The low temperature tar which has been converted into a synthetic crude stock is then processed in a conventional petroleum distillation unit to yield a naphtha product boiling below 250 C. and a series of gases which are utilized in light ends plant or burned as excess. The synthetic crude after removal of the naphtha and light end gases becomes residual and can be recycled with low temperature tars or further treated to form various grades of asphaltic material, fuel oils and lubricating stock.
The material removed from the distillation unit as a naphtha out can be further procesed into regular petroleum products or petrochemicals utilizing any number of refining processes known to the art. The light ends plant consist of polymerization, alkylation and/or isomerization units. The phenols can also be processed into commercial units.
The invention claimed is:
1. A process for preparing an esentially sulfur free synthetic crude oil which comprises the steps of:
(a) Roasting bituminous coal at a temperature of about 400 to 600 C. for about '2 to 4 hours,
(b) Continuously collecting and condensing the distillation gases,
(c) Separating the low temperature tars from the condensed gaseous products.
(d) Contacting the low temperature tars with a cobaltmolybdenum catalyst in a fixed bed system heated to a temperature of 350 to 500 C. and a pressure of 700 to 200 p.s.i. in the presence of hydrogen added in an amount equal to 1200 to 1500 cubic feet of hydrogen per barrel of low temperature tars,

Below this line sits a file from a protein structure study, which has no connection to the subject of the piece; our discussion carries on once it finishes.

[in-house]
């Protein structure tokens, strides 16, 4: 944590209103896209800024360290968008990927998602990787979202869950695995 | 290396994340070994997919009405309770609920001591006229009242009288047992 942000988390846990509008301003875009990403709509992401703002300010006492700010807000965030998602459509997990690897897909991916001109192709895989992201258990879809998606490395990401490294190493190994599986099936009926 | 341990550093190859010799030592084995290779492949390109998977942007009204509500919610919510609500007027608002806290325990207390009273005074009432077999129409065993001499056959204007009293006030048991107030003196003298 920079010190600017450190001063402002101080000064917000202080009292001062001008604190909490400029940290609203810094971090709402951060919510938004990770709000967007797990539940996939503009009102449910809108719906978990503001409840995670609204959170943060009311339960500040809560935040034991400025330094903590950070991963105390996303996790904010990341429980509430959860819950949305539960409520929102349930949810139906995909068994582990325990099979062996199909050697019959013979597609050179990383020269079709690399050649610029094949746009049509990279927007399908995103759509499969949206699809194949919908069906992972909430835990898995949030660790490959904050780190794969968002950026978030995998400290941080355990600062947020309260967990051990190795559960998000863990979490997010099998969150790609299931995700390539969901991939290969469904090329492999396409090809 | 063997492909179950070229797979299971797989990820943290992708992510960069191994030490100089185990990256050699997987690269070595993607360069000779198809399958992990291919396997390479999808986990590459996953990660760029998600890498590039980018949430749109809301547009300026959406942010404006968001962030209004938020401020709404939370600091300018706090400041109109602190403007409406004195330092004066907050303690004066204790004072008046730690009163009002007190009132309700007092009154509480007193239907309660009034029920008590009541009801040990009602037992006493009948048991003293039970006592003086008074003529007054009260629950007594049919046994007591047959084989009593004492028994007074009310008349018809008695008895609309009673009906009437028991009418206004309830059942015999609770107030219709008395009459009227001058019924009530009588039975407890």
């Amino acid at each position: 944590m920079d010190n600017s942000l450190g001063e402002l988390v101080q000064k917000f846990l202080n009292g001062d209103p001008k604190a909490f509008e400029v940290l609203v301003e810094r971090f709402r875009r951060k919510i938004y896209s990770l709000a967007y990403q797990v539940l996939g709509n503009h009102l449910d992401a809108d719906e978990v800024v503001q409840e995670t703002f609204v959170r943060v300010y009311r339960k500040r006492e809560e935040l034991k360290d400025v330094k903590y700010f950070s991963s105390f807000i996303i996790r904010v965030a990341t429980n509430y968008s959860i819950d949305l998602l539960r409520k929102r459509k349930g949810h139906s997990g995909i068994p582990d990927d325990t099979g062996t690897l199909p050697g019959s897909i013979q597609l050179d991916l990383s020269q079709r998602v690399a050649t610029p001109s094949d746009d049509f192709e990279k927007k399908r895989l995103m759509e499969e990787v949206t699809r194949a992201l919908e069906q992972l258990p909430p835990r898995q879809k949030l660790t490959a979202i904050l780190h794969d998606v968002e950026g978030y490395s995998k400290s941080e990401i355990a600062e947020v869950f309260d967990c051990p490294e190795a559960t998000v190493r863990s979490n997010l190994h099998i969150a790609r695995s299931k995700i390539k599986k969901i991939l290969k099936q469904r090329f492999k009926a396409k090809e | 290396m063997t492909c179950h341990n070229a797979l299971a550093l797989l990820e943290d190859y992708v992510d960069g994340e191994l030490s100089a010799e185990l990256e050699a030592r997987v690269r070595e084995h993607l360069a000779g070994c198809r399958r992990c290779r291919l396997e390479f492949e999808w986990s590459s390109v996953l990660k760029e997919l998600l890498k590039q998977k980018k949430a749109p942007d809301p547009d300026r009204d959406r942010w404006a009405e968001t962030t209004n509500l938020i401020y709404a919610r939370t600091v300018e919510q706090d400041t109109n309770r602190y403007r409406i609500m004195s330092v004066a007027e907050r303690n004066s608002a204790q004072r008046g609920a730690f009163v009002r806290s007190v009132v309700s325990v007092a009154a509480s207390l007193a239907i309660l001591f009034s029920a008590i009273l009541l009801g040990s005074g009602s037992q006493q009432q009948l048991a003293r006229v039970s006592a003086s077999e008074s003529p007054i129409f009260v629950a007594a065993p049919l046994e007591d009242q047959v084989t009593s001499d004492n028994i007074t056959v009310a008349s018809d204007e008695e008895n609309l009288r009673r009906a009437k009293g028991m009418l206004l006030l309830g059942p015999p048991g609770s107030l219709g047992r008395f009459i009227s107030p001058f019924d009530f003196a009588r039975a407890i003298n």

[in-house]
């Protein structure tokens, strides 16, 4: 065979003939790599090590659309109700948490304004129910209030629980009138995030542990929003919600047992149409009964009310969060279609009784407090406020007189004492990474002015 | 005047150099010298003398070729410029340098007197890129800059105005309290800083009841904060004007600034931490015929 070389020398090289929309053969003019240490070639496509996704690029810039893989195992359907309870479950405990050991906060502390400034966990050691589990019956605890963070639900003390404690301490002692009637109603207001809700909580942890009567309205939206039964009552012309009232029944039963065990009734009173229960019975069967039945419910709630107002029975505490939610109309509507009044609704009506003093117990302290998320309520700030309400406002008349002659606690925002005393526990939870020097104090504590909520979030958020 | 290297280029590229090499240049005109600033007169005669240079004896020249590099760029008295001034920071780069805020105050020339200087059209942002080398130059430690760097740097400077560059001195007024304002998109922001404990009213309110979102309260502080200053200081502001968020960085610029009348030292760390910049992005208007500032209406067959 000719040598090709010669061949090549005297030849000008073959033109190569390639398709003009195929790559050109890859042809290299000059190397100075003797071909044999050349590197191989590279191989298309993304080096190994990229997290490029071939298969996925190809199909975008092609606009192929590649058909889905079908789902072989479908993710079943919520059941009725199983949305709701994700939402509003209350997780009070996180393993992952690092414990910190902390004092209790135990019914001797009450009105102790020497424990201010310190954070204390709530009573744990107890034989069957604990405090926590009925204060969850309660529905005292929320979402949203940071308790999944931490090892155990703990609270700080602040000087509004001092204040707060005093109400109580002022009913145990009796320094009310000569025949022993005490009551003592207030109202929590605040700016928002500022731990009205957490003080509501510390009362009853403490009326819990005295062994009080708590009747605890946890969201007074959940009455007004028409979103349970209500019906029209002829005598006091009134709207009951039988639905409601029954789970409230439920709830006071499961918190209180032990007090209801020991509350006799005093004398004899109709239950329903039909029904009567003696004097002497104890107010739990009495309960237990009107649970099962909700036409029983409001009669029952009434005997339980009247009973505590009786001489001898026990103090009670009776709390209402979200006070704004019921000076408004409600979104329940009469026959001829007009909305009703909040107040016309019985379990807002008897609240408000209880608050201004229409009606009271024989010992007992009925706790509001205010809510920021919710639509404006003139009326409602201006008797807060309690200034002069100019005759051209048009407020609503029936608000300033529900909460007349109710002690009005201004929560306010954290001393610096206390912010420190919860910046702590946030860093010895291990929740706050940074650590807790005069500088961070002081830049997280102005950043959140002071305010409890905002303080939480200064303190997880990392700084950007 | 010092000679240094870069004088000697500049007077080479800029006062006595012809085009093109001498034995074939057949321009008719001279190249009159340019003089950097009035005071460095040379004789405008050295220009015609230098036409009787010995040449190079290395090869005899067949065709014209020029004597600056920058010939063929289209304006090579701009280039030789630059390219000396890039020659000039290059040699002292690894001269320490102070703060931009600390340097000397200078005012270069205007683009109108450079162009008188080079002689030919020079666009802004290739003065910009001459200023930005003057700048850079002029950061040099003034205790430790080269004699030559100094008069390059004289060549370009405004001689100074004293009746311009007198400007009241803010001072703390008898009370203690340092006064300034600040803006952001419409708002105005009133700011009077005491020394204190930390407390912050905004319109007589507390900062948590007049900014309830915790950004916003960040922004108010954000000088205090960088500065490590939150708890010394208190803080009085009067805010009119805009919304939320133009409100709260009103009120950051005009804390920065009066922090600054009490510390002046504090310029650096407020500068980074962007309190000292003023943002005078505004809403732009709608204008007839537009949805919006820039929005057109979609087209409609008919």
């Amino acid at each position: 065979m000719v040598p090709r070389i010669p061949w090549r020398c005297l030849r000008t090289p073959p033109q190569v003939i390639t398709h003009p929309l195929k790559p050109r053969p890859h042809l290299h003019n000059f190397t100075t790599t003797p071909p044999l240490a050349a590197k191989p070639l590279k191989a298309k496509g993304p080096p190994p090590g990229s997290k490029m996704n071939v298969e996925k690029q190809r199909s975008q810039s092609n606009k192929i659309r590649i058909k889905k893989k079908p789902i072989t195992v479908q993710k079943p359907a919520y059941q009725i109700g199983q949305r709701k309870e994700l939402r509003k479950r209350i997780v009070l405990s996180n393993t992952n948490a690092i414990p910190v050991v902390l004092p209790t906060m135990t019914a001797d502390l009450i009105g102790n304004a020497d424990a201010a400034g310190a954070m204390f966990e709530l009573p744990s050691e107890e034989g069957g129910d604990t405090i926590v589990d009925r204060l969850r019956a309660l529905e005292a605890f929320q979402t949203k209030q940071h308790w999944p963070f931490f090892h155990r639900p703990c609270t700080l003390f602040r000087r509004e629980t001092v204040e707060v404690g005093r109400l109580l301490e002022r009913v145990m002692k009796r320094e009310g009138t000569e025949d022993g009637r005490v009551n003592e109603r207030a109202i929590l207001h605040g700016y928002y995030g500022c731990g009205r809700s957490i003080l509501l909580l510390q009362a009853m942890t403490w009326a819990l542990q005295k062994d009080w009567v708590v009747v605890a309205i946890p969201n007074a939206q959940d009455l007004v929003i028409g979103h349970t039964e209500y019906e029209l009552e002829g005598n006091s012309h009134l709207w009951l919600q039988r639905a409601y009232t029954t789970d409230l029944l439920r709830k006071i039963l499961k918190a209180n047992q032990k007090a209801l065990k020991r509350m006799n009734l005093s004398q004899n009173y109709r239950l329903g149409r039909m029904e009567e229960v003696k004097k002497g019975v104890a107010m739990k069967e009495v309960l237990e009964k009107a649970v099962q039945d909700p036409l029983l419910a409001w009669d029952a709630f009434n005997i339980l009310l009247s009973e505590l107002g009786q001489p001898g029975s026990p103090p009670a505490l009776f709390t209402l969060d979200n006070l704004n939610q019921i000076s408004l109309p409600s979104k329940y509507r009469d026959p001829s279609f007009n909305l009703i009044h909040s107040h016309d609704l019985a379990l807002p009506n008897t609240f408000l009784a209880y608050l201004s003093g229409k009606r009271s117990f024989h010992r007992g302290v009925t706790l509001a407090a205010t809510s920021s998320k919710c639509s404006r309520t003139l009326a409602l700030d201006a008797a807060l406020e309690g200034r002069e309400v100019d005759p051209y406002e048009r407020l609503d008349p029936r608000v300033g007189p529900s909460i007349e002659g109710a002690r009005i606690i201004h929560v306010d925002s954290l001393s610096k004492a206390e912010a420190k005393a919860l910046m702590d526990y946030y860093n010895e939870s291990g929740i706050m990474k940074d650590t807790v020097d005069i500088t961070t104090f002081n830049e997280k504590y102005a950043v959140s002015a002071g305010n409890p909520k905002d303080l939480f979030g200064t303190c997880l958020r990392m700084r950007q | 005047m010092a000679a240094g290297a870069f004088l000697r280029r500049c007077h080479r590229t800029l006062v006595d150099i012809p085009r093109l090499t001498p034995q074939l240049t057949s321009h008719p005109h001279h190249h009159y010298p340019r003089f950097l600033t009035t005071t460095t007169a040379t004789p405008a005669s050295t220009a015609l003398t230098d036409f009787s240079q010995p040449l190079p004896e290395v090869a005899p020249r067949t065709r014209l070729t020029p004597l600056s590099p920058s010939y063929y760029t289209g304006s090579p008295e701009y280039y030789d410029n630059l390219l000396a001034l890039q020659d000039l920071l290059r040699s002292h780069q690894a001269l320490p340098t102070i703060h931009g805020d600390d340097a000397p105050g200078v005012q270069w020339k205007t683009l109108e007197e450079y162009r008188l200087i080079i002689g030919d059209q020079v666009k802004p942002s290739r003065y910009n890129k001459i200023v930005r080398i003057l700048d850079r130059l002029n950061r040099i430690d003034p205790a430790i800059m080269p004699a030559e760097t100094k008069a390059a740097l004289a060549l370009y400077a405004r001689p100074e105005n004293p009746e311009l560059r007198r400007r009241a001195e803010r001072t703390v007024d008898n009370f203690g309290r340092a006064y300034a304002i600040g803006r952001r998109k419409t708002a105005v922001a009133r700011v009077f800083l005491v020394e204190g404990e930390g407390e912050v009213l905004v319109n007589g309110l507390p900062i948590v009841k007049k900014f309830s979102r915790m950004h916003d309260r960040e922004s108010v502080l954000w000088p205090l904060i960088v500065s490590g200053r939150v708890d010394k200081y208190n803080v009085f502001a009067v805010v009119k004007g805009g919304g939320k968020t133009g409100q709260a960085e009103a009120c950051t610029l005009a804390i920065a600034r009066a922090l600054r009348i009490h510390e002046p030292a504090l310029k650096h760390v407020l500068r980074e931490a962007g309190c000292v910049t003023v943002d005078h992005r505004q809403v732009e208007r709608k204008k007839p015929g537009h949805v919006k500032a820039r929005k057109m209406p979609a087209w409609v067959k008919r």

(e) Cooling the efliuent from the reactor and separating the gaseous products containing hydrogen, hydrogen sulfide and nitrogen compounds therefrom and (f) Recovering the essentially sulfur free synthetic crude oil product.
2. A process according to claim 1 wherein the low temperature tars are fed into a primary reactor maintained at a temperature of 350 to 370 C. and then passed thru a second reactor heated to a temperature of 450 to 490 C.
3. The process according to claim 1 wherein the low temperature tars are contacted in an autoclave unit with a void space to catalyst ratio of 1:1 to 4: 1.
4. The process according to claim 1 wherein the low temperature tars are contacted in a continuous flow thru unit at a weight hourly space velocity of 1.5 to 4.0.
5. The process according to claim 1 wherein the bituminous coal is roasted at about 400 to 600 C. in the presence of steam.
References Cited UNITED STATES PATENTS 1,879,750 9/1932 Joseph 208-8 10 1,702,899 2/1929 Howard 208-8 1,954,096 4/1934 Pier 2088 DELBERT E. GANTZ, Primary Examiner 15 V. OKEEFE, Assistant Examiner